related to neighboring nodes in the finite difference mesh is shown in Figure 2.
For the specific problem of extraction of water through a water well, Laplace's equation
is parameterized with the values of flow-rate extraction (Q - m/s) and hydraulic
transmissivity (T- m/s). The value of the aquifer thickness (b) multiplied by the
hydraulic conductivity (K) provides the value of the hydraulic transmissivity.

Figure 2 - Two-dimensional mesh of finite differences.

2.2. Iterative numerical methods
Jacobi method uses data from the previous iteration to update the calculations. Equation
13 is adapted for use in the Jacobi iterative method where the index v is the number of
the iteration.

Gauss-Seidel through the equation 14 uses data from the previous and from the current
iteration for to recalculate the values in each iteration.

y
x
i
j
(i,j)
(i,j-1)
(i,j+1
)
(i-1,j) (i+1,j)
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SOR method - based on the Gauss-Seidel method itroduces a relaatio parameter ()
to accelerate the iterative process.

These iterative methods use as stopping criterion a numerical precision user-defined or a
limit number of iterations.
An analytical solution to this problem can be obtained by the expression 16:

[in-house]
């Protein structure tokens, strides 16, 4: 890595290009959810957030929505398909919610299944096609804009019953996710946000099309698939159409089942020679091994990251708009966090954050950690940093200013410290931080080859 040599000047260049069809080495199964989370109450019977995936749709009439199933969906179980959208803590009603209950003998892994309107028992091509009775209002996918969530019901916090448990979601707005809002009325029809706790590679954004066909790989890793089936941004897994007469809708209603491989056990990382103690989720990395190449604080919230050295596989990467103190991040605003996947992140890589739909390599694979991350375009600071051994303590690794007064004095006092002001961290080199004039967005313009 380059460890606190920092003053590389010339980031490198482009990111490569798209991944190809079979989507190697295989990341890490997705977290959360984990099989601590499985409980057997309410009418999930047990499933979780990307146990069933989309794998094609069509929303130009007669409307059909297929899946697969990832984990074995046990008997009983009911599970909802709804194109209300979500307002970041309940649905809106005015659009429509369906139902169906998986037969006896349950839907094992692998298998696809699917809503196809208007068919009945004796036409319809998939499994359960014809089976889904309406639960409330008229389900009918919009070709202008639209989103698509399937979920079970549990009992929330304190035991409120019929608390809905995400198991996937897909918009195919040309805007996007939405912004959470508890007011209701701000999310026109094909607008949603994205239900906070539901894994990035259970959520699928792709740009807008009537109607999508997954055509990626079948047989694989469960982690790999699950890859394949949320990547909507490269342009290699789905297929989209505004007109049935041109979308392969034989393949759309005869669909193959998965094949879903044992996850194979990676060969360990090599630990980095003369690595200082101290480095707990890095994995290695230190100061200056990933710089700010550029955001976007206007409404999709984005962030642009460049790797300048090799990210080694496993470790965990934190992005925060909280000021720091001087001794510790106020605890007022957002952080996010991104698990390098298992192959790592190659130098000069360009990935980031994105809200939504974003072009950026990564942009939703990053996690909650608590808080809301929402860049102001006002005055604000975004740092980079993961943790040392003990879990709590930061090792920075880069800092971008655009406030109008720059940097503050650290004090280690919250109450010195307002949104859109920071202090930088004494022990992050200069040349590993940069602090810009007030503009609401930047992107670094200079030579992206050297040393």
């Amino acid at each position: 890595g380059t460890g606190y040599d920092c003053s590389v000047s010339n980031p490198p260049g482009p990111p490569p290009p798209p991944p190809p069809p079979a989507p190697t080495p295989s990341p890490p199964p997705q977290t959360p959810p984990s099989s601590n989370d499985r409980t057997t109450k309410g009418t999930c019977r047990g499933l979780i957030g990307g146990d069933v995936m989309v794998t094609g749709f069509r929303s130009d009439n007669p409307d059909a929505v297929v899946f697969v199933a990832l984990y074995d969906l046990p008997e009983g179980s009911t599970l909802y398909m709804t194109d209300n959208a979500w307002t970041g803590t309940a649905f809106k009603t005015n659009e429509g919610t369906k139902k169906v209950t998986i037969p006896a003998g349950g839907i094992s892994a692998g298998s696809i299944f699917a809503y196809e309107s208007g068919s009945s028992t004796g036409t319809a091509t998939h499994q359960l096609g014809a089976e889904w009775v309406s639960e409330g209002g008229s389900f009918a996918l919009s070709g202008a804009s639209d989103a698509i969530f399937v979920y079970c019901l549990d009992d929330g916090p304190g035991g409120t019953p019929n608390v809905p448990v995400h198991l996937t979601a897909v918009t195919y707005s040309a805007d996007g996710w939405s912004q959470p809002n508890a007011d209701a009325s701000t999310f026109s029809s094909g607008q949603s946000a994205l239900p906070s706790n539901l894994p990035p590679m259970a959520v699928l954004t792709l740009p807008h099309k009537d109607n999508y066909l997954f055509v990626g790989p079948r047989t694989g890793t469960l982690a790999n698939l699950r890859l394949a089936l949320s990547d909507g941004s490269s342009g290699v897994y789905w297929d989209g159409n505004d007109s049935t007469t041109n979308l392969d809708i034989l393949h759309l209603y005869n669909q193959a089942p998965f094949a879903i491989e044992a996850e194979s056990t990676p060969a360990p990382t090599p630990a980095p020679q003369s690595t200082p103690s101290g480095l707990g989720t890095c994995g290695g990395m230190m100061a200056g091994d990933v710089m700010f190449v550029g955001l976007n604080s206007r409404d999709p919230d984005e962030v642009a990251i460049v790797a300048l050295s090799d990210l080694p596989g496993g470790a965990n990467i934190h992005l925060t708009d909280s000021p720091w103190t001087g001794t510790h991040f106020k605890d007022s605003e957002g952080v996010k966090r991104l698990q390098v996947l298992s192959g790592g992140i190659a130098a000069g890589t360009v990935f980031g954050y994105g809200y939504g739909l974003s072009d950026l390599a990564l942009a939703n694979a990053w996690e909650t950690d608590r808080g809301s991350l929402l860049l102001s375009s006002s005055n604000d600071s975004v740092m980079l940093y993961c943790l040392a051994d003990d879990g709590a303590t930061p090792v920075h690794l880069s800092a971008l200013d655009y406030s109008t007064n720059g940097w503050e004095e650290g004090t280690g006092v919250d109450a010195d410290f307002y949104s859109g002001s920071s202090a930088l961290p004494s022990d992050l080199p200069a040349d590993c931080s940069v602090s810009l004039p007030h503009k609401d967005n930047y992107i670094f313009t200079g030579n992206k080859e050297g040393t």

where R is the radius of the point of calculation with respect to the well and R

is the
radius of the border not affected by the action of the extraction flow. (ICHIRO et al.,
2003)

3. DIFIN PROGRAM
The computer program DIFIN in VBA language, developed for application of numerical
methods shows the main screen reproduced in Figure 3 where the user must enter the
values of physical and numerical parameters like cell spaces of the mesh, hydraulic
head, flow-rate of extraction, conductivity, thickness of the aquifer, values of
equipotential lines and numerical precision as criteria of stop of iterations.

Figure 3 - Main screen of the DIFIN program.
To change the values the user must click on the fields, so a box will appear for entering
values as shown in Figure 4.

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Figure 4 - Box for change values.

The next step is to locate the well catchment in the coordinate system of the finite
difference mesh pressing the button "Marcar poo" and clicking on a node in the mesh
as shown by Figure 5.

Figure 5 - Positioning the well on the coordinate system.

Pressing the "Superfcie" button we obtain the analytical solution for the lowering the
water table. In the window a map of hydraulic head values will be displayed in
grayscale as well as in the numerical displays "Coordenadas" and "h (mca)" values
according to the cursor position, as can be noticed in the reproduction of Figure 6

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Figure 6 - Colormap grayscale - Hydraulic head.

The solution in colormap grayscale can be changed to map of equipotential lines
through the "Isolinhas" button showing a result as shown in Figure 7.

Figure 7 - Equipotential lines - Hydraulic head.

To start the numerical solutions the user must define a stopping criterion for the
iterative processes. Clicking on the "Critrio de parada" button a window of options will